Libraries, Records Management Data Processing: An Information Handling Field

By Noot, Theodore J. Vander | ARMA Records Management Quarterly, October 1998 | Go to article overview

Libraries, Records Management Data Processing: An Information Handling Field


Noot, Theodore J. Vander, ARMA Records Management Quarterly


More than 20 years ago, this work effectively established records management as a member of a large, interdisciplinary, and socially important information management profession. Clearly and effectively, the roles and importance of information management are established. Many of the most talked-about issues in our field today are articulately discussed here. The paper itself is divided into four parts. The first part looks at the problems of information handling as they exist today. The overlap between the worlds of the data processor, the librarian, and the records manager is explored. The second segment looks at some of the economic and social reasons behind the failure of information handling to keep pace with the modern world. The third part deals with a conceptualization of what an ideal information handling system, at least in the records management area, must look like. The final section deals with a new approach to analyzing the problems that face us all and a solution which seems to satisfy all the conditions of an ideal system. The importance of understanding the disciplines cognate to records management is made here in a timeless manner.

The Paper Flood. Information Pollution. Paper Deluge. Information Overload. Lost Information. Information Explosion.

In today's society, these phrases, incessantly repeated, are icons to which every article and text on information pays "duty homage." The fact that they are becoming empty cliches does not alter the reality that the technological society of the 20th century is in trouble. A solution must be found before the culture stagnates in a sea of paper. The librarian, data processor, and the records manager are the ones who are professionally responsible for finding that solution.

Since the latter part of the 15th century science, technology, and medicine have made tremendous strides that have lifted at least a fair percentage of mankind above the subsistence level which prevailed before that time. As a result, five centuries of progress have raised progress itself to a cultural goal, and literacy and education to a way of life.

But this race to the future has provided the society with a new set of problems even while the problems of earlier centuries are being solved. If 20th century man could view the future with the dispassion and historical perspective of a historian like Toynbee, he could turn toward the possibility of a period of scientific and technological peace. There are those who would argue that science and progress have brought nothing but greater problems and therefore the society should declare a moratorium on new advances while the old problems are solved. A cultural breathing space might be beneficial since it would allow time for psychological and technological adjustment. But cultures have momentum, just as physical bodies do. Even if a moratorium were desirable, there are 500 years of cultural momentum, of faith in progress, to overcome before such a moratorium could ever be considered.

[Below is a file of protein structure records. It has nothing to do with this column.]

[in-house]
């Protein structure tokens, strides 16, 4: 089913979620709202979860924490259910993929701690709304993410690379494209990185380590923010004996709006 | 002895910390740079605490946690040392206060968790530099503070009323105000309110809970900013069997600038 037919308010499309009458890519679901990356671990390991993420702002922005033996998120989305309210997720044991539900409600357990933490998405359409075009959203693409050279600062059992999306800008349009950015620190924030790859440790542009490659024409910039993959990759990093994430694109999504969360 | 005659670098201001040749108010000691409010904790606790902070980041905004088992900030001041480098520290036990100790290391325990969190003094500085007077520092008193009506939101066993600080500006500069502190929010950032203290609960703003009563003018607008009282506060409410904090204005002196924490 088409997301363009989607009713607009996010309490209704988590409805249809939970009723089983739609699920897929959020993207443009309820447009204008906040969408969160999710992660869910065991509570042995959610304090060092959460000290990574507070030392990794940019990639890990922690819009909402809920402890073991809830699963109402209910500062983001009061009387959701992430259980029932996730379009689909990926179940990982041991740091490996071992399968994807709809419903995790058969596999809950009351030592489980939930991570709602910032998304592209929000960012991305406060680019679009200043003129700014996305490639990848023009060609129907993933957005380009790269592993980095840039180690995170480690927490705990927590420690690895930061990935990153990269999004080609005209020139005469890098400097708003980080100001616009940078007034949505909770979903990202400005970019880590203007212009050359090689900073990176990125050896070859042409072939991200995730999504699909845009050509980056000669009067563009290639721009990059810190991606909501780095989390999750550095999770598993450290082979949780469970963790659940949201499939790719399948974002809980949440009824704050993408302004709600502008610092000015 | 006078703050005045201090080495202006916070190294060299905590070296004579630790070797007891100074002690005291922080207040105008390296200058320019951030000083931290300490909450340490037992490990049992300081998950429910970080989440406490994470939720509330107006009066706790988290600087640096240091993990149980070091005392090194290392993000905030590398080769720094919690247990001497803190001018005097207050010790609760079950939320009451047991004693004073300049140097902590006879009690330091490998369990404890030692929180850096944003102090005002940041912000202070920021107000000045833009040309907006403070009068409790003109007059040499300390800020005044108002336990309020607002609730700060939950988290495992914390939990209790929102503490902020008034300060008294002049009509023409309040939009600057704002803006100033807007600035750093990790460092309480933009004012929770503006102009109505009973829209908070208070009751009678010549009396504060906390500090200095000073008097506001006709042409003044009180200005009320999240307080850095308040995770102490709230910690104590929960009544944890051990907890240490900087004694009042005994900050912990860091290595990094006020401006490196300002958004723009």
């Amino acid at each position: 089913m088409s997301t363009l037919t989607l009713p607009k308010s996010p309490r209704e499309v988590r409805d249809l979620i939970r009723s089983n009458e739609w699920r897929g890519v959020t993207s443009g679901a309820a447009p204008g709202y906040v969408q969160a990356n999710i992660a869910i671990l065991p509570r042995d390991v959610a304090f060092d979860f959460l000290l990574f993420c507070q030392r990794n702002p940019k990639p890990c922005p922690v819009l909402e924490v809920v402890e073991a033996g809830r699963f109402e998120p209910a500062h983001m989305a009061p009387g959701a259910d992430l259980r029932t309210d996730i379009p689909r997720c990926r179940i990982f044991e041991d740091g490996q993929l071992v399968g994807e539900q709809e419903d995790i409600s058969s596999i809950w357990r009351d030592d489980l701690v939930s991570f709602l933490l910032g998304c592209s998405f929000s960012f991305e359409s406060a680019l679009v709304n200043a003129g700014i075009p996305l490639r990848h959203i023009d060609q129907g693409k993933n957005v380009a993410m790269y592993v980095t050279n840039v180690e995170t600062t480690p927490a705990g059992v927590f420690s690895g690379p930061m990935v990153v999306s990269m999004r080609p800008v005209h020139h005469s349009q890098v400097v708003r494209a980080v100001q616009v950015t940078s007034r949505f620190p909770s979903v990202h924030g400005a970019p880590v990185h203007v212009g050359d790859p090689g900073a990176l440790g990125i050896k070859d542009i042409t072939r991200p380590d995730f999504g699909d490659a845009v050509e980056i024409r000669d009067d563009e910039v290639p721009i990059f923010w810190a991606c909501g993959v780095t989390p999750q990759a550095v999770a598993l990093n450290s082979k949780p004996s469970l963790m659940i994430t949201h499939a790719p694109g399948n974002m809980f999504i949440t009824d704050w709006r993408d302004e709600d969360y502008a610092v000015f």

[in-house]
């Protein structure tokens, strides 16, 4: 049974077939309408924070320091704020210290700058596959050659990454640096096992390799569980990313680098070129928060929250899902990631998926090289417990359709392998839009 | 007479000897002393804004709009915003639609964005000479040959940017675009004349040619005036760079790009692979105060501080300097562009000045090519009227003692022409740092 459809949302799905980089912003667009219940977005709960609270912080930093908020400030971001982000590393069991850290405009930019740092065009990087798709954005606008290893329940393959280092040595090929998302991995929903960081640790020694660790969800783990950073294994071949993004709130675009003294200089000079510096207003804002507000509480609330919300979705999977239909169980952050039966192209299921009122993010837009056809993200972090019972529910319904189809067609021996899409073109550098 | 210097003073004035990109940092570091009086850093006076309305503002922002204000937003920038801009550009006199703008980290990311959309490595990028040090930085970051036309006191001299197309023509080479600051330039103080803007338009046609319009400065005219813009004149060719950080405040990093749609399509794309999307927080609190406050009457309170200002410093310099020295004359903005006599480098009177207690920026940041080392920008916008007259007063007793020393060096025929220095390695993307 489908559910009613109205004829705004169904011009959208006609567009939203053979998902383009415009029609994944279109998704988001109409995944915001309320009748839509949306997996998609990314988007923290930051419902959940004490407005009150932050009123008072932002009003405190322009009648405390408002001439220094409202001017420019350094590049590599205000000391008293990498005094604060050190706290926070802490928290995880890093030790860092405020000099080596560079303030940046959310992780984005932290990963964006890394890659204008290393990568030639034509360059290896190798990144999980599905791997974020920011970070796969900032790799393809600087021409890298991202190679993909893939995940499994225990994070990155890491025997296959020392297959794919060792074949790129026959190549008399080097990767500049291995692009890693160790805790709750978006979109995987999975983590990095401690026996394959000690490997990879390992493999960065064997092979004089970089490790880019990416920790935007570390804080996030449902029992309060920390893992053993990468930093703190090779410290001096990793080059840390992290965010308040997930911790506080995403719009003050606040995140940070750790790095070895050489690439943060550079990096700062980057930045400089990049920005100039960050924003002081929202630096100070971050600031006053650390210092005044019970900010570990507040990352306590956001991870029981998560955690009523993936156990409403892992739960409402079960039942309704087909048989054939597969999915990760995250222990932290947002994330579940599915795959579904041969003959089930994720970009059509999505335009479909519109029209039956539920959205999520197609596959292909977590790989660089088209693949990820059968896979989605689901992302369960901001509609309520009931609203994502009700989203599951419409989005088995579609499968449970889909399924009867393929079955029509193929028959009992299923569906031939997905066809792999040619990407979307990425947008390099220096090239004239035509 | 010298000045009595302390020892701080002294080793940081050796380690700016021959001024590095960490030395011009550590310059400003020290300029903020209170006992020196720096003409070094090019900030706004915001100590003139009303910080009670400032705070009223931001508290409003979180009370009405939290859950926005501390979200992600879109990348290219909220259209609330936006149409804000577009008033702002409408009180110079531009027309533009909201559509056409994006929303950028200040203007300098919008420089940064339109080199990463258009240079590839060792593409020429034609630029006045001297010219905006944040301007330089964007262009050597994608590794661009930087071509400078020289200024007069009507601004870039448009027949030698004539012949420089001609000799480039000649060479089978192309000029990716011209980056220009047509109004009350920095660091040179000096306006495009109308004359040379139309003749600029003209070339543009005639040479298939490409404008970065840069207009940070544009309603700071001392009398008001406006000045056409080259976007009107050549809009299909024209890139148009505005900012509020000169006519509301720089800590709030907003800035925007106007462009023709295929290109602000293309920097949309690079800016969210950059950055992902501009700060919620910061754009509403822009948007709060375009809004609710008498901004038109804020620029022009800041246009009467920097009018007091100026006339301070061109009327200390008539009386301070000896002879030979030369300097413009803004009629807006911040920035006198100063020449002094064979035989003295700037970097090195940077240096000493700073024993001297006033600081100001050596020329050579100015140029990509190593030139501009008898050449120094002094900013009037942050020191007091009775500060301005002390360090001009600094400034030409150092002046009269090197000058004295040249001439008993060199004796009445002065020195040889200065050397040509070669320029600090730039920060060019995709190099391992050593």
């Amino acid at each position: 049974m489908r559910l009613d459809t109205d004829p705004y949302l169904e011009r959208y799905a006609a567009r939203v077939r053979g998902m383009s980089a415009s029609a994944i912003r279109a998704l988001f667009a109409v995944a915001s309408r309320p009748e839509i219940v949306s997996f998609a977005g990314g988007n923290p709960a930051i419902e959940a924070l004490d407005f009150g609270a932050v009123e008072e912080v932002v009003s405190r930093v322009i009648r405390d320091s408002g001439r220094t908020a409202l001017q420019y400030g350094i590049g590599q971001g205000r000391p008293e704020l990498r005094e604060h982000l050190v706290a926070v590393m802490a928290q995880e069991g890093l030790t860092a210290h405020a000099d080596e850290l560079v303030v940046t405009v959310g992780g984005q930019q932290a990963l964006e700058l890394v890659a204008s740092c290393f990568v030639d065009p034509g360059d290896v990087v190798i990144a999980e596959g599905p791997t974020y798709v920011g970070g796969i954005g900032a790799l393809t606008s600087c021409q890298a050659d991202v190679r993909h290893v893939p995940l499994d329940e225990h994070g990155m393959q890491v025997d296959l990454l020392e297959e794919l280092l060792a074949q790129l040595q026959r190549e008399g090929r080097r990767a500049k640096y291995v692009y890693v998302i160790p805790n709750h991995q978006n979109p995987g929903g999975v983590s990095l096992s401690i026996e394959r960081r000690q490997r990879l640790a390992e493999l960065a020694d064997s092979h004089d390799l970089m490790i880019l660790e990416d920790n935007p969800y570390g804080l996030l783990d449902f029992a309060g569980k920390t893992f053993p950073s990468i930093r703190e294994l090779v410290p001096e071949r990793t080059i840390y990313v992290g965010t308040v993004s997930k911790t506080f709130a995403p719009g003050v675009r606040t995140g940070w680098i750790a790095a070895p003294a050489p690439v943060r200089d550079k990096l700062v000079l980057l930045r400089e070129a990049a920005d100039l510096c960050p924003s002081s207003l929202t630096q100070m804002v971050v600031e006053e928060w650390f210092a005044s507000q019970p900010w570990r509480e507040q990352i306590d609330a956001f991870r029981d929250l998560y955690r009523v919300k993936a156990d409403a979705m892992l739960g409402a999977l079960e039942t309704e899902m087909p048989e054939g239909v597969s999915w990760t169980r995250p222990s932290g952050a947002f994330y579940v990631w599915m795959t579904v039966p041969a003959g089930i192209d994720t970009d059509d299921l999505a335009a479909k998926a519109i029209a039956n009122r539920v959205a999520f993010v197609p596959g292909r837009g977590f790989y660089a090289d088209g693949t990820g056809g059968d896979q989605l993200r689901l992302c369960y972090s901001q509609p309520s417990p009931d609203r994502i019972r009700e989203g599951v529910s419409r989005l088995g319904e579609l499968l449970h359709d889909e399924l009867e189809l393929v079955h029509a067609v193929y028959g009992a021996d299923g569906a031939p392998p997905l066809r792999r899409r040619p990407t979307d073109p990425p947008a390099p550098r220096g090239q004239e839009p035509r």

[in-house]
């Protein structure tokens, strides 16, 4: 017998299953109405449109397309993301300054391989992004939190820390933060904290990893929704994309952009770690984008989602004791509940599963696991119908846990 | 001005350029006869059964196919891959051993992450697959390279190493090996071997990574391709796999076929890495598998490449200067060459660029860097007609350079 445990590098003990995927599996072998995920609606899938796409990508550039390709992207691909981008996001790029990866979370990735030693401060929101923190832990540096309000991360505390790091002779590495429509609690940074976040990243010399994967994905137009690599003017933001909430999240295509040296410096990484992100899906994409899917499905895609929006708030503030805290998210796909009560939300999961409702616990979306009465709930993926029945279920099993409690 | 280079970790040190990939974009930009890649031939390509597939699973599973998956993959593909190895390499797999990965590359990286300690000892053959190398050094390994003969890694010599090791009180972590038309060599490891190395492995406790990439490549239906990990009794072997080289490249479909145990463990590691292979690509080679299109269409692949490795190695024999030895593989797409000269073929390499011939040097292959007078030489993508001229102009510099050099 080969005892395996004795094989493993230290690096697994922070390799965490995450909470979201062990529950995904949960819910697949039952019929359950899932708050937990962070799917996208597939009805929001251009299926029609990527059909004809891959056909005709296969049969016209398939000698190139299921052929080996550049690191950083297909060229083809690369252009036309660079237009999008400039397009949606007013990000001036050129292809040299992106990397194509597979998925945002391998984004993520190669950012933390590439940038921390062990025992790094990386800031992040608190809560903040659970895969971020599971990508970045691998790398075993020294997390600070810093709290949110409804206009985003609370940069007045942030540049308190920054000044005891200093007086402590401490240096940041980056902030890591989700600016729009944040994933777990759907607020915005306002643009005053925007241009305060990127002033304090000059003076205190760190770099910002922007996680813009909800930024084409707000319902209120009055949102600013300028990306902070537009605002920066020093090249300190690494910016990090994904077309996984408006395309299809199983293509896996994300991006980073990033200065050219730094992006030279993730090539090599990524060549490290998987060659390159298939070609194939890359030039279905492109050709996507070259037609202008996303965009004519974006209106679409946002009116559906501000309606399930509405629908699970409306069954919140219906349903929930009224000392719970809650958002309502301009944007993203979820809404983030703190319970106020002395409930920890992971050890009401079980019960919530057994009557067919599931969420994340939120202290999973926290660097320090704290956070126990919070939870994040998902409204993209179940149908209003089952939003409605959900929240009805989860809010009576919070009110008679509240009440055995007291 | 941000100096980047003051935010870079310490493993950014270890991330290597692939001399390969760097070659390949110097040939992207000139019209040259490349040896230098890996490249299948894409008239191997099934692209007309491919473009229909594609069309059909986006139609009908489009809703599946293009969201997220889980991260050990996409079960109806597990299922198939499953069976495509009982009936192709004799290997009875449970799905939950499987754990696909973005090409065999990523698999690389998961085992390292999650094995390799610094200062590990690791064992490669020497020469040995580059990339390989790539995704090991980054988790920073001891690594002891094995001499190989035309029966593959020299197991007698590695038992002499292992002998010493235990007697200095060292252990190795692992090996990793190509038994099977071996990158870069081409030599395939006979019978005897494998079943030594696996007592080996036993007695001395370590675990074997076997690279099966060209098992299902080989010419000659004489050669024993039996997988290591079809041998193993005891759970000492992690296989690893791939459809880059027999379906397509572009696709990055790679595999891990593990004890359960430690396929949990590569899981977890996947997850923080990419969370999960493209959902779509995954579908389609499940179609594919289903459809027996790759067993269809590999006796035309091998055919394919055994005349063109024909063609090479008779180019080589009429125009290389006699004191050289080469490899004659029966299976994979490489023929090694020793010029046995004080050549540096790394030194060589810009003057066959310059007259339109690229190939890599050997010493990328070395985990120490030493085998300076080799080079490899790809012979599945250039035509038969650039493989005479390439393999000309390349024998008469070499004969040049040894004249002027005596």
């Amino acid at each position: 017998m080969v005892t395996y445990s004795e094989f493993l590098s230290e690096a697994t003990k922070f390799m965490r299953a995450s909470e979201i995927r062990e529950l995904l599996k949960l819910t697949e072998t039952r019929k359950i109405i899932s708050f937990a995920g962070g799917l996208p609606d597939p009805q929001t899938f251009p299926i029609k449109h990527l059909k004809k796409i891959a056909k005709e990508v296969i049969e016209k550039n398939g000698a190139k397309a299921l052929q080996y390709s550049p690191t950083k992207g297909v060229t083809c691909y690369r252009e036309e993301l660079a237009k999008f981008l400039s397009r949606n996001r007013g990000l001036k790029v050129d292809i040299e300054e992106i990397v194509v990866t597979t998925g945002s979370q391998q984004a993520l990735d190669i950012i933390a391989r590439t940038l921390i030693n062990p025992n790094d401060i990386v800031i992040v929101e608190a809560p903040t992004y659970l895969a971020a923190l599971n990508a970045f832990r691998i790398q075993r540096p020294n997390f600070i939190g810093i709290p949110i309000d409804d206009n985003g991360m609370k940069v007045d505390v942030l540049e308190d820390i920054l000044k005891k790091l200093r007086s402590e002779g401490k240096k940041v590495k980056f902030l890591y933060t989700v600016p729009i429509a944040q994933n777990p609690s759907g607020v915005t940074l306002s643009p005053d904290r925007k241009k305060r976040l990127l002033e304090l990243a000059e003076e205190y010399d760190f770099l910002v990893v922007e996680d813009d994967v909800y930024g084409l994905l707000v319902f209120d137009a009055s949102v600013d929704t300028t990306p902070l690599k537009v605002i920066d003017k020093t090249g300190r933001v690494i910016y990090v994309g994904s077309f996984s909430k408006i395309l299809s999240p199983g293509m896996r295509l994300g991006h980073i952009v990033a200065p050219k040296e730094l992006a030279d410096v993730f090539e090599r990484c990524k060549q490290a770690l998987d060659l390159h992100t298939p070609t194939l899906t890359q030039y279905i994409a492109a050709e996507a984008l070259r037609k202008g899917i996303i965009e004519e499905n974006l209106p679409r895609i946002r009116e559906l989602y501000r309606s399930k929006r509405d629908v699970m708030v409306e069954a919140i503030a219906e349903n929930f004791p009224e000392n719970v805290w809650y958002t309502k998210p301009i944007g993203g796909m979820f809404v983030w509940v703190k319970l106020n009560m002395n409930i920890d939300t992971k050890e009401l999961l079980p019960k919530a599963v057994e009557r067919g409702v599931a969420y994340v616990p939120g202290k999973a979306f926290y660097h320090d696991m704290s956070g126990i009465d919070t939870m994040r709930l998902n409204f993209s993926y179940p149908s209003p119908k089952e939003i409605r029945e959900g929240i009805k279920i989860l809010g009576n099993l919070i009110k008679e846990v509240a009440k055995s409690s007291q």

Assuming, then, that cultural progress is inescapable, at least for the time being, the frame of reference must shift to the question of how society can cope with the changes and pressures of modem life. One of the main problems that must be solved involves the flood of new information dealing with and using it, as well as developing and storing it.

It is easy to say that the world is becoming increasingly complex and that each person has to know more about more things in order to operate effectively But it is difficult to find the right reference which will save work, and even more difficult to cross discipline lines in locating references.

In business, the collecting of meaningful data that could affect a crucial management decision is becoming harder because of the masses of data available. In all areas of life, therefore, it is necessary to recognize that the known existence of information on a particular subject of immediate need does not guarantee that it will be found or be available at the right place or time. …

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